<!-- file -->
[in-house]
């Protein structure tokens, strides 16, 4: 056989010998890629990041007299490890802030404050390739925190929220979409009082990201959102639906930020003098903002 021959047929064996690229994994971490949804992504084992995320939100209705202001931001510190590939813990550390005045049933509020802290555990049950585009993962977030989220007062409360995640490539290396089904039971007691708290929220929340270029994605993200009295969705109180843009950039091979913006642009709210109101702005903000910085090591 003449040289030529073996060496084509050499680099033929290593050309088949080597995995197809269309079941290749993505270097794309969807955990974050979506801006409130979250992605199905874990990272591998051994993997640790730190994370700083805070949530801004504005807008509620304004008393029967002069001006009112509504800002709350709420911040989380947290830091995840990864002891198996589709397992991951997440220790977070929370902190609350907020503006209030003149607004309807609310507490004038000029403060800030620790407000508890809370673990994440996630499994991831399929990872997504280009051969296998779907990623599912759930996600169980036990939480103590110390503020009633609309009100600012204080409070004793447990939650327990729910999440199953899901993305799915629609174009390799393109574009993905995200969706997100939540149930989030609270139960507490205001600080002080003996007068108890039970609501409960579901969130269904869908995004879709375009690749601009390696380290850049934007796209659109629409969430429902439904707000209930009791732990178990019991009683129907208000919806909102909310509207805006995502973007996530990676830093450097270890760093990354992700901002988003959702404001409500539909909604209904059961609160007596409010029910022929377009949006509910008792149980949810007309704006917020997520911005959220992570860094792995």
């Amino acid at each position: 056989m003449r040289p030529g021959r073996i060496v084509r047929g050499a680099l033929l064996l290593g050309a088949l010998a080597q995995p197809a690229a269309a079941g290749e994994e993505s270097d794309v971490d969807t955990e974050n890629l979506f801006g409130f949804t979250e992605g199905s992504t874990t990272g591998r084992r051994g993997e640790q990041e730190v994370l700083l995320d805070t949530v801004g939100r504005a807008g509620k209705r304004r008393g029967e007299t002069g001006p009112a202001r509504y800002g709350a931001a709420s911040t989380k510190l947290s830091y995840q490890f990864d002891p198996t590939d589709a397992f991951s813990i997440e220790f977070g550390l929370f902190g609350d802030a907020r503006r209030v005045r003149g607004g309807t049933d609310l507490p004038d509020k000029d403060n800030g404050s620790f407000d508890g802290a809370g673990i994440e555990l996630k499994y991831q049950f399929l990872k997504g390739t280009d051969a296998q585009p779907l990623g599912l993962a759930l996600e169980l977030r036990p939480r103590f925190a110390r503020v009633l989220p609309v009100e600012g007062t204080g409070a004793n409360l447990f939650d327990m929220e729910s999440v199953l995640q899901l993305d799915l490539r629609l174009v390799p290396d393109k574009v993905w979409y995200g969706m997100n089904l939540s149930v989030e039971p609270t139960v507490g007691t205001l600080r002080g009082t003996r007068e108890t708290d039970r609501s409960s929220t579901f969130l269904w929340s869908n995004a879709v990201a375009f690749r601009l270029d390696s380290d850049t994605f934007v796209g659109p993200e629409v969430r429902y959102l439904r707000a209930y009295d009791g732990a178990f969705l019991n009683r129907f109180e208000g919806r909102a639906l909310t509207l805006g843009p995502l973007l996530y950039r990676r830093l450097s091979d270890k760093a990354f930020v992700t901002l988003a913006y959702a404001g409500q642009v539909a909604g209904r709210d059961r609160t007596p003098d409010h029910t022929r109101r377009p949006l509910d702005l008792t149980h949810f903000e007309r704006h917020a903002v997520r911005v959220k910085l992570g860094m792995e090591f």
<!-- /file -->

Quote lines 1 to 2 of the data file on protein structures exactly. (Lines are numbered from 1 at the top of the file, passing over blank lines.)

[in-house]
């Protein structure tokens, strides 16, 4: 056989010998890629990041007299490890802030404050390739925190929220979409009082990201959102639906930020003098903002 021959047929064996690229994994971490949804992504084992995320939100209705202001931001510190590939813990550390005045049933509020802290555990049950585009993962977030989220007062409360995640490539290396089904039971007691708290929220929340270029994605993200009295969705109180843009950039091979913006642009709210109101702005903000910085090591 003449040289030529073996060496084509050499680099033929290593050309088949080597995995197809269309079941290749993505270097794309969807955990974050979506801006409130979250992605199905874990990272591998051994993997640790730190994370700083805070949530801004504005807008509620304004008393029967002069001006009112509504800002709350709420911040989380947290830091995840990864002891198996589709397992991951997440220790977070929370902190609350907020503006209030003149607004309807609310507490004038000029403060800030620790407000508890809370673990994440996630499994991831399929990872997504280009051969296998779907990623599912759930996600169980036990939480103590110390503020009633609309009100600012204080409070004793447990939650327990729910999440199953899901993305799915629609174009390799393109574009993905995200969706997100939540149930989030609270139960507490205001600080002080003996007068108890039970609501409960579901969130269904869908995004879709375009690749601009390696380290850049934007796209659109629409969430429902439904707000209930009791732990178990019991009683129907208000919806909102909310509207805006995502973007996530990676830093450097270890760093990354992700901002988003959702404001409500539909909604209904059961609160007596409010029910022929377009949006509910008792149980949810007309704006917020997520911005959220992570860094792995």